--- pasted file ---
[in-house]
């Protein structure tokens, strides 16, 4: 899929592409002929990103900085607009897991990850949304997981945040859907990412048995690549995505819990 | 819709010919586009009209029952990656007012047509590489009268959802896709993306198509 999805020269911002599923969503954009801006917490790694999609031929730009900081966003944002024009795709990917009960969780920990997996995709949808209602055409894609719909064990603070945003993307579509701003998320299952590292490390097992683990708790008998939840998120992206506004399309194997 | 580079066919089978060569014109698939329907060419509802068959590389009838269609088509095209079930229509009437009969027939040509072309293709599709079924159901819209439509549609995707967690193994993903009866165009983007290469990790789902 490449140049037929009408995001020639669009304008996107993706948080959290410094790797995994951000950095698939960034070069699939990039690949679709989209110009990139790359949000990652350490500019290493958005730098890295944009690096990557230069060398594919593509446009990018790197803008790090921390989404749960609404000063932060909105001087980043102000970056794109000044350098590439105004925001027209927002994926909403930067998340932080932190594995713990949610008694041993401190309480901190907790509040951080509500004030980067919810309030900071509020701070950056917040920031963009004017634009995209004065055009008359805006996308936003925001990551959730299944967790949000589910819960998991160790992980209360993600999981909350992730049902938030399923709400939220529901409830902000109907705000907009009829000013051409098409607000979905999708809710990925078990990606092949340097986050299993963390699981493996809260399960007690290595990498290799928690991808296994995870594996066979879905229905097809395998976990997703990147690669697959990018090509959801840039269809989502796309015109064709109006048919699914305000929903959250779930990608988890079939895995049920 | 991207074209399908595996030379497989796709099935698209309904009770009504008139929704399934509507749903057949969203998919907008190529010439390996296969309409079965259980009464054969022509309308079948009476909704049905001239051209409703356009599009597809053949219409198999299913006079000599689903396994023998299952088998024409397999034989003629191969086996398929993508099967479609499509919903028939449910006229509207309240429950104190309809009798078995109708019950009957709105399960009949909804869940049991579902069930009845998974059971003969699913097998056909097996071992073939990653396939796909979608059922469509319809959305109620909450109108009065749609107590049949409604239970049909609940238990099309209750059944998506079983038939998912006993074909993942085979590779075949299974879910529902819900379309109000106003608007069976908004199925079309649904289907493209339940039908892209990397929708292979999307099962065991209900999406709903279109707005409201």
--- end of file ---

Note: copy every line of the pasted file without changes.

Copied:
[in-house]
């Protein structure tokens, strides 16, 4: 899929592409002929990103900085607009897991990850949304997981945040859907990412048995690549995505819990 | 819709010919586009009209029952990656007012047509590489009268959802896709993306198509 999805020269911002599923969503954009801006917490790694999609031929730009900081966003944002024009795709990917009960969780920990997996995709949808209602055409894609719909064990603070945003993307579509701003998320299952590292490390097992683990708790008998939840998120992206506004399309194997 | 580079066919089978060569014109698939329907060419509802068959590389009838269609088509095209079930229509009437009969027939040509072309293709599709079924159901819209439509549609995707967690193994993903009866165009983007290469990790789902 490449140049037929009408995001020639669009304008996107993706948080959290410094790797995994951000950095698939960034070069699939990039690949679709989209110009990139790359949000990652350490500019290493958005730098890295944009690096990557230069060398594919593509446009990018790197803008790090921390989404749960609404000063932060909105001087980043102000970056794109000044350098590439105004925001027209927002994926909403930067998340932080932190594995713990949610008694041993401190309480901190907790509040951080509500004030980067919810309030900071509020701070950056917040920031963009004017634009995209004065055009008359805006996308936003925001990551959730299944967790949000589910819960998991160790992980209360993600999981909350992730049902938030399923709400939220529901409830902000109907705000907009009829000013051409098409607000979905999708809710990925078990990606092949340097986050299993963390699981493996809260399960007690290595990498290799928690991808296994995870594996066979879905229905097809395998976990997703990147690669697959990018090509959801840039269809989502796309015109064709109006048919699914305000929903959250779930990608988890079939895995049920 | 991207074209399908595996030379497989796709099935698209309904009770009504008139929704399934509507749903057949969203998919907008190529010439390996296969309409079965259980009464054969022509309308079948009476909704049905001239051209409703356009599009597809053949219409198999299913006079000599689903396994023998299952088998024409397999034989003629191969086996398929993508099967479609499509919903028939449910006229509207309240429950104190309809009798078995109708019950009957709105399960009949909804869940049991579902069930009845998974059971003969699913097998056909097996071992073939990653396939796909979608059922469509319809959305109620909450109108009065749609107590049949409604239970049909609940238990099309209750059944998506079983038939998912006993074909993942085979590779075949299974879910529902819900379309109000106003608007069976908004199925079309649904289907493209339940039908892209990397929708292979999307099962065991209900999406709903279109707005409201």